Everything is becoming hyperpolitical…. except politics:
Some suggest that the internet and social media have replaced the older print and electronic media, but the available research does not support that suggestion. If “hundreds of millions of people” really were doing politics on social media, I would share Hanson’s worries, but such a claim overstates the number of social media activists by several orders of magnitude. A 2013 Facebook study that tracked Bing toolbar searches found that 96 percent of the users clicked on zero or one opinion column in a three-month period. In 2017 the Pew Research Center reported that less than four percent of adults consider Twitter an important source of news. (Twitter audiences are exaggerated, but for what it’s worth, President Trump reportedly has 53 million followers; Katie Perry has about twice that many.) Studies of fake news conclude that its impact is minimal.
Researchers have studied the concept of “filter bubbles” or “ideological silos.” This is the fear that the availability of politically slanted media outlets on the internet allows people to isolate themselves and consume only news and opinion consistent with their ideological preferences. Research like the Facebook study noted above fails to find much reason for concern, mainly because most Americans don’t search out any political news, let along limit themselves to ideologically congenial news. Other research finds that internet audiences are, in fact, less politically homogeneous than people’s face-to-face networks. In my personal experience I’ve concluded that the two kinds of people most likely to exist in ideological silos are academics and journalists.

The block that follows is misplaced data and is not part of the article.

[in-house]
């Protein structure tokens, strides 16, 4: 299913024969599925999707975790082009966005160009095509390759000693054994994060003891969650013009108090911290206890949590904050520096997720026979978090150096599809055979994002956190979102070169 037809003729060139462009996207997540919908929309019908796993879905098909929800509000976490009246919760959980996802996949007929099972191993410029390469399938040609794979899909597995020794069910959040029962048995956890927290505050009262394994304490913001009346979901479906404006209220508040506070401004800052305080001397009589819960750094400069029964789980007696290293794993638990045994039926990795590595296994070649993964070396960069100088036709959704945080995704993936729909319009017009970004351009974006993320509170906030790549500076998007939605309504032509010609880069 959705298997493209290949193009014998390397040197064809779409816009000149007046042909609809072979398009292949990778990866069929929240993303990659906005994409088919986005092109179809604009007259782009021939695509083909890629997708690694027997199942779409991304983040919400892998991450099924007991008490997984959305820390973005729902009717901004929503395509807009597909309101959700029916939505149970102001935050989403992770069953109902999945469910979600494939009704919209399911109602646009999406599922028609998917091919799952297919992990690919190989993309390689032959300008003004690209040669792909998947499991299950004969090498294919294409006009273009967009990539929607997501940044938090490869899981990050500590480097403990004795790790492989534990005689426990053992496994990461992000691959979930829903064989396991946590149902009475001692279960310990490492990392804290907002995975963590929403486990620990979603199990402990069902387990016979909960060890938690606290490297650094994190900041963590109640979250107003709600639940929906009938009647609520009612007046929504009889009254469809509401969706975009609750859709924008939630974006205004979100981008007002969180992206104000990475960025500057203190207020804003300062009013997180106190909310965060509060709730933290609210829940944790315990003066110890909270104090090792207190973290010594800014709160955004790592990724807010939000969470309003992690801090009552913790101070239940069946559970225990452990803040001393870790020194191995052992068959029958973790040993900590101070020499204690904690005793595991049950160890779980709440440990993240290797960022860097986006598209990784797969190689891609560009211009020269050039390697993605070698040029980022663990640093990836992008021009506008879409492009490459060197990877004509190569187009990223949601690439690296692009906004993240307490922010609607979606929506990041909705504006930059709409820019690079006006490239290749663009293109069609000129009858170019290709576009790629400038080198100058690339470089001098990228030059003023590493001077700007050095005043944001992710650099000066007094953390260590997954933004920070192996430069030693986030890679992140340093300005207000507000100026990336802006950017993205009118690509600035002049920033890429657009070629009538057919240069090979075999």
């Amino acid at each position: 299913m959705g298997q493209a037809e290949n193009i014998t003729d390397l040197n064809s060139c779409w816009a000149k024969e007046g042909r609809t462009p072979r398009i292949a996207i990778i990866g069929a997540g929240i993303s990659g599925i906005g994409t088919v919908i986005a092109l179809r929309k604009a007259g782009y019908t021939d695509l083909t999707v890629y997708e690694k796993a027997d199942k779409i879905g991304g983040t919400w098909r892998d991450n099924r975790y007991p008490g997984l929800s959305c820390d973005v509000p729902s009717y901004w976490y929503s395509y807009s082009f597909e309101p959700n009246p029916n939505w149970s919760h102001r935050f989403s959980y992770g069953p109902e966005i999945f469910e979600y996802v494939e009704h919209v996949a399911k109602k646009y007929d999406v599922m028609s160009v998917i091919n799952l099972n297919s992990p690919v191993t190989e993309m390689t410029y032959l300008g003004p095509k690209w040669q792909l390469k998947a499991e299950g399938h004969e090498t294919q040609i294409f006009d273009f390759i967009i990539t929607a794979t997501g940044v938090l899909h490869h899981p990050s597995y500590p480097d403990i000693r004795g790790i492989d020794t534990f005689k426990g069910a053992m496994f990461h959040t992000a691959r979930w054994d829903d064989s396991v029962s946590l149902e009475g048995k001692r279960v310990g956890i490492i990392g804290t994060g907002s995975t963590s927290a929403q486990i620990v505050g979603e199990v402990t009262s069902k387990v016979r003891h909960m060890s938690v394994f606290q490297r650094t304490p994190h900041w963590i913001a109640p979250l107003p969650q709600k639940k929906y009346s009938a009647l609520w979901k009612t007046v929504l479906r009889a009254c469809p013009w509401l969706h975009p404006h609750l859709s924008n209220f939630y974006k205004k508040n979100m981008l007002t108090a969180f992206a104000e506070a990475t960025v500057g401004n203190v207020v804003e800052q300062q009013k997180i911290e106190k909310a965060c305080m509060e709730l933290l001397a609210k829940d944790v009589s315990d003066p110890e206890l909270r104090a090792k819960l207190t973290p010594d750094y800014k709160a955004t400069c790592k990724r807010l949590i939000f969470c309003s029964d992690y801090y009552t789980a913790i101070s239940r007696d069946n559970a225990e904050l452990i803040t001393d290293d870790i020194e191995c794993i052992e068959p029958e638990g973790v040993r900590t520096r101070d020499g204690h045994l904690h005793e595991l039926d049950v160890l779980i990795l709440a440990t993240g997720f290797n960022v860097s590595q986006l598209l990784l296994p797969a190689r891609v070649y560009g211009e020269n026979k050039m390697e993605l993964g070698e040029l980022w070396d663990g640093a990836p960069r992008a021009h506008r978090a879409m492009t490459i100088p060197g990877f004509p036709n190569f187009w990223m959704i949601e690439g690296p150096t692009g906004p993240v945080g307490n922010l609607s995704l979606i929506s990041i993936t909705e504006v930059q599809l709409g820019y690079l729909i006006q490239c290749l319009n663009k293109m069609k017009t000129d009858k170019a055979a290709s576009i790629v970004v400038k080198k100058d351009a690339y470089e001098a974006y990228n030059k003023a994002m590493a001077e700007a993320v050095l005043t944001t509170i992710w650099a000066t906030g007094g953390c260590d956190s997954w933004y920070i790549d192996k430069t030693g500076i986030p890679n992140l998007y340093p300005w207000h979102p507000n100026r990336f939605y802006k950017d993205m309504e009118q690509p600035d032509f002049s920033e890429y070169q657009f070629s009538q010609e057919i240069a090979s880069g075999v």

In many respects the American electorate has changed surprisingly little in more than six decades. In 2016 about 10 percent of the eligible electorate made a campaign contribution—to any campaign at any level, the same figure as in the 1950s. Despite media hype about Obamamania in 2008 and Trump rallies in 2016, less than 10 percent of the eligible electorate attended any kind of campaign meeting or rally in those years, the same figure as six decades ago. As for people who knock on doors or make phone calls for campaigns, we are talking about two to three percent of the eligible electorate, the same small proportion as in the Eisenhower era.
Blessed be the normies, for their blood pressure is closer to normal.